To sum up: yes, Erlang community may be a bit different, maybe not be that dynamic, but for sure is not hostile. Elixir’s community is actually a lot similar to Ruby community, and from my experience it is extremely friendly.

  1. I have attended Erlang/Elixir meetup and they were talking for 1,5 hour about authentication. Hey, Elixir People! - Devise is already there in Ruby for years!

Well… that’s funny again. Erlang/OTP is very mature platform on top of which Elixir is built. Phoenix is a web framework for Elixir. Elixir and Phoenix are quite new comparing to Ruby+Rails. And that means that some of the concepts still has to be ‘borrowed’ from other languages/platforms. The same thing happened to Ruby - it took some time for Rails to emerge.

  1. Apart from scalability why would I use Elixir?

From my perspective it could be just a matter of taste. If you’re more into the functional programming paradigm - give Elixir a try. If you are interested in actor model, being able to write applications in a bit different way, make your application fault tolerant (or just want to learn how it works in Erlang, but Elixir’s syntax is more appealing) - give Elixir a try.
Sometimes it is good just to try something different. You don’t necessarily have to switch, but such an experience will definitely broaden your knowledge and make you a better developer.

  1. Why use Elixir/Erlang with their actor model if I could use Akka + Scala/Java (nad JVM is less exotic than BEAM)
  2. Why use Elixir/Erlang if we may have actors in Ruby?

Akka’s and Erlang/Elixir’s implementation of actors are a bit different from what I’ve read. It was alread pointed by Michał that there is some problems with actors being blocked sometimes when using Akka. This doesn’t happen with Erlang/Elixir actors (process).
The other important thing worth noting is that actors (processes) and all the mechanisms used to maintain them are core part of Erlang/Elixir. This is different with Akka, as this is ‘just’ a library. There is no extra support for such a paradigm (actor model) into the JVM itself.
If someone wants just to try out the concept it is good enough to use the favorite programming language to play with actors. No need to switch to Elixir or Scala+Akka. Introducig actors could bring some benefits to your application(s), but if you expect extra stability and fault tolerance in your Ruby application just because you’re using Ruby’s implementation of actors (and there is no special support for this paradigm in Ruby VM) that will simply not happen.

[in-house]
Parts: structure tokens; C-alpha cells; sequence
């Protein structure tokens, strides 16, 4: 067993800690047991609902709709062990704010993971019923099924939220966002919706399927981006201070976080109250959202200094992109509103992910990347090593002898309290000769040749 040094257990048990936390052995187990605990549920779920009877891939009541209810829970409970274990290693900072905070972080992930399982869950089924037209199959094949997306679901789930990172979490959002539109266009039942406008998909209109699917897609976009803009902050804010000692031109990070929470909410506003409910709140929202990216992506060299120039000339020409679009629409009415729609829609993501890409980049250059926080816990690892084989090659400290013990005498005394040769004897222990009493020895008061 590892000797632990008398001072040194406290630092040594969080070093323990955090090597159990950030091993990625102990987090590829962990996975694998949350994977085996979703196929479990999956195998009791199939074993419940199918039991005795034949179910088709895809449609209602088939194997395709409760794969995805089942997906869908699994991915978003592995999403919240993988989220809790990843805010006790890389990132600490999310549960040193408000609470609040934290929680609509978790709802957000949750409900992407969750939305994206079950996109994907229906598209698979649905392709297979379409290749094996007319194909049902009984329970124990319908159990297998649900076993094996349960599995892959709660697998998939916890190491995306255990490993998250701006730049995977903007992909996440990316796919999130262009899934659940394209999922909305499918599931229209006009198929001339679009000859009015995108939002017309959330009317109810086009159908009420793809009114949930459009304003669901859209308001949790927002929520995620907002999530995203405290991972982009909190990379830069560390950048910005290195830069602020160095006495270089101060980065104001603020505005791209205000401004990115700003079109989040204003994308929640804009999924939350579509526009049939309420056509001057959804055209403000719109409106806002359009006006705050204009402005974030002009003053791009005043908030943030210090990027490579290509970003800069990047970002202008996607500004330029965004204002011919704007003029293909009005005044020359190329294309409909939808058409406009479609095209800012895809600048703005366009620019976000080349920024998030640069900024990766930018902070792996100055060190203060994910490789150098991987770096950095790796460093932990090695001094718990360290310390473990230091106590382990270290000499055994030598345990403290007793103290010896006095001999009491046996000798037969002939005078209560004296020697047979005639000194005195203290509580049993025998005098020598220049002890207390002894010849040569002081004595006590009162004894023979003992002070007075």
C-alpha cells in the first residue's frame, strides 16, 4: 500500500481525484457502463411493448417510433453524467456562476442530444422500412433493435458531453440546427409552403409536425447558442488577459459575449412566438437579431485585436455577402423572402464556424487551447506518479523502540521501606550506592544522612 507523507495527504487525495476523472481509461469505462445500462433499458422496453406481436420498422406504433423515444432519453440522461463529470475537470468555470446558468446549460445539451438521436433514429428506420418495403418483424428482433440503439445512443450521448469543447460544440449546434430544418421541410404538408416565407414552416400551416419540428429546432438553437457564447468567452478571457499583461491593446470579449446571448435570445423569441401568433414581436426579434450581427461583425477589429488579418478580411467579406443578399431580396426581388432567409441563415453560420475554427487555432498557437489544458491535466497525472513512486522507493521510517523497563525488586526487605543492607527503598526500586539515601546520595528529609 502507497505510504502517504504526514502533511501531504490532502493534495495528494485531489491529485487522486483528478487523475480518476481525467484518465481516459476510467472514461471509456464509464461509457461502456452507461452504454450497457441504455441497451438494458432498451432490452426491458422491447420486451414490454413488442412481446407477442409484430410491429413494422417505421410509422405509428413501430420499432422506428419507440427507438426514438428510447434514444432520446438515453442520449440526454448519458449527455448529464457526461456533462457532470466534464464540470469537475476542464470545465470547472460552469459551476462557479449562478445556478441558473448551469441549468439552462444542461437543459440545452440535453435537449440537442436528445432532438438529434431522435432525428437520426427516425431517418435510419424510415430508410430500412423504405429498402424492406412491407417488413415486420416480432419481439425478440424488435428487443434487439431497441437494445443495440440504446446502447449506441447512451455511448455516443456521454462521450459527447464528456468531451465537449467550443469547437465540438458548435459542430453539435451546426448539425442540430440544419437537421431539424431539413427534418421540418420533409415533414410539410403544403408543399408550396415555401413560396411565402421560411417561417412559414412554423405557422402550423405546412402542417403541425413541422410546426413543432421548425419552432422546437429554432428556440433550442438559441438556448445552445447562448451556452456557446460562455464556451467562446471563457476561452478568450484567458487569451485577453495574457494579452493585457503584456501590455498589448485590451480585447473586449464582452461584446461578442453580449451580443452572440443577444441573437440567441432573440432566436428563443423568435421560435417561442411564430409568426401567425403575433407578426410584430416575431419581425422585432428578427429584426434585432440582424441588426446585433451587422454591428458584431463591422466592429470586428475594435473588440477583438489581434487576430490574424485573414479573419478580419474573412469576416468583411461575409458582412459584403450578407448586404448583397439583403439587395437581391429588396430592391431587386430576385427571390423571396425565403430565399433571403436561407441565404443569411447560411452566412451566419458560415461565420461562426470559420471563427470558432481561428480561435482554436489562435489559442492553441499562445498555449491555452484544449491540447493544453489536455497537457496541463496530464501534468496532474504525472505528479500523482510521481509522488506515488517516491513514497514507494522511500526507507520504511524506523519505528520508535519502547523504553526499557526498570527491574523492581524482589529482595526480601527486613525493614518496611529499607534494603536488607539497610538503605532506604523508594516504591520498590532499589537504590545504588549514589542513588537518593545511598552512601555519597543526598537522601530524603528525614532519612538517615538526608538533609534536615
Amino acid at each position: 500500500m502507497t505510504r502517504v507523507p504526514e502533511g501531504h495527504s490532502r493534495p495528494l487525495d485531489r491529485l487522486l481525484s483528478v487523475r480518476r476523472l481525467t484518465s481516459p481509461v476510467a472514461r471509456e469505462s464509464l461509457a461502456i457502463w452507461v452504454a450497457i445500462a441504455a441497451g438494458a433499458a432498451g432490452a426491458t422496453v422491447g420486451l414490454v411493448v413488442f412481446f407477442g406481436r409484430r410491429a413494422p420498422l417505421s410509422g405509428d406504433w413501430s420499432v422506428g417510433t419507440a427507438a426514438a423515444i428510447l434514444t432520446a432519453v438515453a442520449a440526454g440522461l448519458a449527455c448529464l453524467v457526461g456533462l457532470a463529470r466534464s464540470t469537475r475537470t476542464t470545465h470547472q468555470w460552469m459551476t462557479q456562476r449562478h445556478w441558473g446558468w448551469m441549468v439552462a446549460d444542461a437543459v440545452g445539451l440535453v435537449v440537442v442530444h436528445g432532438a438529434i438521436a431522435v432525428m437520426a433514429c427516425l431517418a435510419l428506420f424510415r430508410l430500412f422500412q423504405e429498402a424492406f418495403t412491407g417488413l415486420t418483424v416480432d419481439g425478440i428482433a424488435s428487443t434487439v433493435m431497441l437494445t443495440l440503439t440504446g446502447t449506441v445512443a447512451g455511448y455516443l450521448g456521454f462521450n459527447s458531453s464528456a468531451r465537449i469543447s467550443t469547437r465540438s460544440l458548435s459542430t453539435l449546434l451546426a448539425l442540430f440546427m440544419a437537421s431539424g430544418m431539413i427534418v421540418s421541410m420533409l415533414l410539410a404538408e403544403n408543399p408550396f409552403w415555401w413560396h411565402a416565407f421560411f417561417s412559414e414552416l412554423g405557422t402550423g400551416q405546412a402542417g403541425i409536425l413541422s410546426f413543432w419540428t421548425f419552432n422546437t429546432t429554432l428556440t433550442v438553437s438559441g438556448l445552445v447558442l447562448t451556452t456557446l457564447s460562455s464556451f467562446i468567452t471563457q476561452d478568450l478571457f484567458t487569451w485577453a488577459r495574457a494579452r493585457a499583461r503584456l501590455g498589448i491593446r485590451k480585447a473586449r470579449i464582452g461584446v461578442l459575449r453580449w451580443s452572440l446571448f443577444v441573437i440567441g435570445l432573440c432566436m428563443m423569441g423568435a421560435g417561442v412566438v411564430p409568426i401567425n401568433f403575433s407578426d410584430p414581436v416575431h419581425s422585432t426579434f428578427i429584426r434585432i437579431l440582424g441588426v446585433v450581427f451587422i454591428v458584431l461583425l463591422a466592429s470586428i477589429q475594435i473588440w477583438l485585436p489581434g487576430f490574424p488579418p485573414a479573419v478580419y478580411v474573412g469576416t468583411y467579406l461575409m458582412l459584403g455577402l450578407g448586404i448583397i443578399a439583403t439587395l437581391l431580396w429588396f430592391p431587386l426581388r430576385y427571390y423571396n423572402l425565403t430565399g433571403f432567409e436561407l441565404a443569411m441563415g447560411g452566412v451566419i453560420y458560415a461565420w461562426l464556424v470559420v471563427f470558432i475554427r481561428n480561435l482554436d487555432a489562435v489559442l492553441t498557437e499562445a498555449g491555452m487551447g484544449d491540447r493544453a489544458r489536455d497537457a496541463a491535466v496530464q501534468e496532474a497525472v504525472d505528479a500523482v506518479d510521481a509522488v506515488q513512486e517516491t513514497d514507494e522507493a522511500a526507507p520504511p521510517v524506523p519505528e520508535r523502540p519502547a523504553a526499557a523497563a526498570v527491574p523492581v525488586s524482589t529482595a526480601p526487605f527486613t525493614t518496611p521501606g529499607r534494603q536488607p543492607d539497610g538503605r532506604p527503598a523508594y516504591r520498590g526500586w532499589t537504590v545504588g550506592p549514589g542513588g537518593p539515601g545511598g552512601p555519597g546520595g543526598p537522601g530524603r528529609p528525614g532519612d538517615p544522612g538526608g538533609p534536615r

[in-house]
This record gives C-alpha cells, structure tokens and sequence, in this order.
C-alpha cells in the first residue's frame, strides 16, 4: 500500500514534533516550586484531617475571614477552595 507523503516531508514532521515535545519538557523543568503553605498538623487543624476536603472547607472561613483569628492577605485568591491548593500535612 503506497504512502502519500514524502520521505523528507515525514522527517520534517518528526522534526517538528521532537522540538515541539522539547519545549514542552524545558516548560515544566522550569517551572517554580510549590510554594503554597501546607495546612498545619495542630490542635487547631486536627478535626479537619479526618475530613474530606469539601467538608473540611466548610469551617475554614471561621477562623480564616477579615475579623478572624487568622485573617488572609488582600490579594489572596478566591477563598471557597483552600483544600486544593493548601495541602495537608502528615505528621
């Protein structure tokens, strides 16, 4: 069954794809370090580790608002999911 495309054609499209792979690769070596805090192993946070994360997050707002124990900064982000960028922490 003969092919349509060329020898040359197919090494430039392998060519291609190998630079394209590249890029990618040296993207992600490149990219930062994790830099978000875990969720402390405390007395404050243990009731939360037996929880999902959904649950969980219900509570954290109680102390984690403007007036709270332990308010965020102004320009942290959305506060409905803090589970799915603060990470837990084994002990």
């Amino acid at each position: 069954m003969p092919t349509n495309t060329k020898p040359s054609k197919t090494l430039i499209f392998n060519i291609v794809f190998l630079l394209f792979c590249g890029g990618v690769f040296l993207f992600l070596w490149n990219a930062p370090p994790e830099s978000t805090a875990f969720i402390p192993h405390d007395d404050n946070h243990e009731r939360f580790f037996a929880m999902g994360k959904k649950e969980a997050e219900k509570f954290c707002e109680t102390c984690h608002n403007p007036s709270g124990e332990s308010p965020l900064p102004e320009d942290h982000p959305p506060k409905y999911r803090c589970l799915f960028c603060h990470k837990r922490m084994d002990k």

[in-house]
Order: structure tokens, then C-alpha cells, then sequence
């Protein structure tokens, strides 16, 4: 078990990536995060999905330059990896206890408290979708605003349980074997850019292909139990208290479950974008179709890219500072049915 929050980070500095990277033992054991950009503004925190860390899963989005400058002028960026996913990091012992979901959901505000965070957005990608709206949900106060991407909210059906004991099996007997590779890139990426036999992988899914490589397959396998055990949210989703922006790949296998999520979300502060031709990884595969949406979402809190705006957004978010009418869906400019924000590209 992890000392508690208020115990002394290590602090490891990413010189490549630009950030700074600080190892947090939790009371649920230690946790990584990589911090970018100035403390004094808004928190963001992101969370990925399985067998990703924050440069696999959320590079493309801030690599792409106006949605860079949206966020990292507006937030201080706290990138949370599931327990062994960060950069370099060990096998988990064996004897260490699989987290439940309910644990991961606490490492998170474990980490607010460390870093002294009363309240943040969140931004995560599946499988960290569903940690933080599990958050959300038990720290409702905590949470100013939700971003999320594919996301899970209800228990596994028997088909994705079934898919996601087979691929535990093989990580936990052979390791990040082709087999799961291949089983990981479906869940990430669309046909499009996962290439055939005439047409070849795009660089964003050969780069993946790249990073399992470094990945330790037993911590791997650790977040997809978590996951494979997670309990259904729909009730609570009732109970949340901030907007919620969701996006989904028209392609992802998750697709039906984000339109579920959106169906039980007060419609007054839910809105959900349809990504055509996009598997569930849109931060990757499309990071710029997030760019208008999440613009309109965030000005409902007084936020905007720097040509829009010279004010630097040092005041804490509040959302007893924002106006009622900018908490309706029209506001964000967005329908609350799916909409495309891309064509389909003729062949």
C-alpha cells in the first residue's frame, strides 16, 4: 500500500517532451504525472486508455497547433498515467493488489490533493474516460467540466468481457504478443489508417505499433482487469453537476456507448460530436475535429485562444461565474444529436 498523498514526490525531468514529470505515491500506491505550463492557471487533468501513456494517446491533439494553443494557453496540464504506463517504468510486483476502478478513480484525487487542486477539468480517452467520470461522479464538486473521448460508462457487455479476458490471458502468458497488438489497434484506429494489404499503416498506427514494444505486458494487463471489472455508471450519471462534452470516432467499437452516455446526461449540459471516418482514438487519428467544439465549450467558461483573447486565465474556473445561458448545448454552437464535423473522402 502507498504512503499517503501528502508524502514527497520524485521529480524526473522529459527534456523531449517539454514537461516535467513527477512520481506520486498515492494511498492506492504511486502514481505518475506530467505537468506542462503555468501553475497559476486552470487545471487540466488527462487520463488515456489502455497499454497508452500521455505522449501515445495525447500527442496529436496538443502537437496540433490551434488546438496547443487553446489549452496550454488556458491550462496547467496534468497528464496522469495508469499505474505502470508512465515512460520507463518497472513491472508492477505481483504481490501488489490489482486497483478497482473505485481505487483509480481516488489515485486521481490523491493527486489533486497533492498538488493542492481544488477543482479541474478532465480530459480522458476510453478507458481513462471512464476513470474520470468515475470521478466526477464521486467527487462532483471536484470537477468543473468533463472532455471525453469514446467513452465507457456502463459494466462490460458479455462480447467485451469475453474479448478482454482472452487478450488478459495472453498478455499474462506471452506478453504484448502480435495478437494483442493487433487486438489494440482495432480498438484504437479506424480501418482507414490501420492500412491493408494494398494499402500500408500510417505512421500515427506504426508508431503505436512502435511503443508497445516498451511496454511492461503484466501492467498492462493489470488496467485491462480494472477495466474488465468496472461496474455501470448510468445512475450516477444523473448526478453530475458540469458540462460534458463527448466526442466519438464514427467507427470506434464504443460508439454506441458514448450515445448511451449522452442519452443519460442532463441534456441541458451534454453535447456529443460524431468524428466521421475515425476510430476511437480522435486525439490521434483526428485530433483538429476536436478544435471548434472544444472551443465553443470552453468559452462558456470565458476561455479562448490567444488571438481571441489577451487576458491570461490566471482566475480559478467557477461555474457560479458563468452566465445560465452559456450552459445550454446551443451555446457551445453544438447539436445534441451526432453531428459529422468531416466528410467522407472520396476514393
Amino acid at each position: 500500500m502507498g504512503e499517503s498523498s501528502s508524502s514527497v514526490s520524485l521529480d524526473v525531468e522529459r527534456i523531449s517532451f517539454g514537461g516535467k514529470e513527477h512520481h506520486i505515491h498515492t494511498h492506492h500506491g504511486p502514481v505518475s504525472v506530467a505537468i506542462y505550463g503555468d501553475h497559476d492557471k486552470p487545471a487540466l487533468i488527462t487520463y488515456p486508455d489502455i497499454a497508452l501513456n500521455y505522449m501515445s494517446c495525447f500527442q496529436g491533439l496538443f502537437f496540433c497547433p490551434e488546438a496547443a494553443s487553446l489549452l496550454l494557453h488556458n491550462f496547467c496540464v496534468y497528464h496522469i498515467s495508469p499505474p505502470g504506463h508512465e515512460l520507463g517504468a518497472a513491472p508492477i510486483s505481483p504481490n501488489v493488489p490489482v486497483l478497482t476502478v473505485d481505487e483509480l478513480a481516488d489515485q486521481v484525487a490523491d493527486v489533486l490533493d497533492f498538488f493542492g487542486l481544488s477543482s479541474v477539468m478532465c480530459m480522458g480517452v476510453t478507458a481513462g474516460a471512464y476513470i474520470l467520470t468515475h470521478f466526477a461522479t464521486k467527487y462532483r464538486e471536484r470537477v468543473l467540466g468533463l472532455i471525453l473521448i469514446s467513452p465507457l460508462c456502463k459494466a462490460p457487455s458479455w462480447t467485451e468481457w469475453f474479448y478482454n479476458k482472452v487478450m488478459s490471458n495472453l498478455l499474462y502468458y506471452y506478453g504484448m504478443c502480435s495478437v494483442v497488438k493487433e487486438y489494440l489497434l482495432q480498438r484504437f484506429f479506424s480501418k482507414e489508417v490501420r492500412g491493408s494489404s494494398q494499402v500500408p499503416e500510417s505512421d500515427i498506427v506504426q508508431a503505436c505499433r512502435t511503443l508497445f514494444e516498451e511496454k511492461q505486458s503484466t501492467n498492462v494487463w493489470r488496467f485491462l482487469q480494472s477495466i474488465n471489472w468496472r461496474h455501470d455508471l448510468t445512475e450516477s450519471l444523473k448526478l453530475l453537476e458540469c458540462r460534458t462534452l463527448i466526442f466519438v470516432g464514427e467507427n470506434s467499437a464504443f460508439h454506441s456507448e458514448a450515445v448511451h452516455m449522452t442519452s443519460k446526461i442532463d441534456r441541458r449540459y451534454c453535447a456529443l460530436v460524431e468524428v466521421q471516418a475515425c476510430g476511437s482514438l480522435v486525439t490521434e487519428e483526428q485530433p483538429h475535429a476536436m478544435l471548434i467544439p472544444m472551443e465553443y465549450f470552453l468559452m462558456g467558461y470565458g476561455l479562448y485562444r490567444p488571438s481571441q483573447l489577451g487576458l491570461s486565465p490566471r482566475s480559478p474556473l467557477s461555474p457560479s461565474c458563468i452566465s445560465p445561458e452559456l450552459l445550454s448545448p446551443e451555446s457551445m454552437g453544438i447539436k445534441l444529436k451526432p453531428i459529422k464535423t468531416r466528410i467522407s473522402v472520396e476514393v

1. Ecto+Phoenix are small in terms of LoC. Rails is big. In x years Phonix & Ecto will definitely grow.

Well, that may or may not be true. It all depends. Thinking this way would mean that Rails is (was) no better than other frameworks (as you can’t keep your awesomeness thorough the years). I think that many people were using Rails for quite a long time, and right now some of them are helping make Ecto+Phoenix better. It doesn’t mean that Ecto+Phoenix will be perfect, no - there will be definitely some things to argue about :) But what I personally think is that there is a chance to learn on experience of others. There is a chance that Ecto+Phoenix may actually improve in some areas in regards to Rails.

  1. Tooling in Elixir? Is it mature?

It has been said that there are not many great editors/IDEs with support for Elixir. It has been also noted that this will be addressed during the summer 2017, as Microsoft invented protocol of interoperation between editor/IDE and Elixir will be implemented.

Personally I encourage you to give Emacs/Spacemacs + Alchemist plugin a try. From all those editors that I have tried out already, this combo seems to be the most mature, and the most convenient. There are plugins for Atom, Visual Studio Code, Vim (these are the ones I tried out) and many other editors. There is also a plugin for IntelliJ if you prefer a full blown IDE instead of ‘just an editor’ - I haven’t tried IntelliJ with Elixir plugin on my own.

It is always possible to have better tooling, so this is a bit of a ‘neverending story’ for us, developers. On the other hand it is worth mentioning that Erlang/Elixir provide some interesting tools - for example nice process monitor - which I believe may not be available on other platforms. So yes - tooling differs, but it changes for each and every platform (for better, of course!).

  1. I have x years of experience in creating Rails apps. AFAIR there were just as little as y projects that could benefit from scalability (or better performance).

Well that is actually quite simple - you just don’t touch different niches when using Rails. The good example that were mentioned during the talk were: game servers, IoT. I do understand that each and every application may have a complex business logic, and this is what becomes the most important requirement - to have things coded in a way that makes business happy. Sometimes it does happens that there are also important non-functional requirements to be met. Some of these could actually be scalabilty or performance.

But… if you don’t question your choices (some of them may have been made quite some time ago) so how do you progress? Why not just check what some other, hot, not-so-mature technolgies have to offer? What if there is really something out there? You may just be unaware how some other tech could improve your life as a developer.

  1. Success story: “thanks to Rails app could be shipped in a short time. Later as the cost of a request is high - that business needs to close. But at least we got our foot into the business…”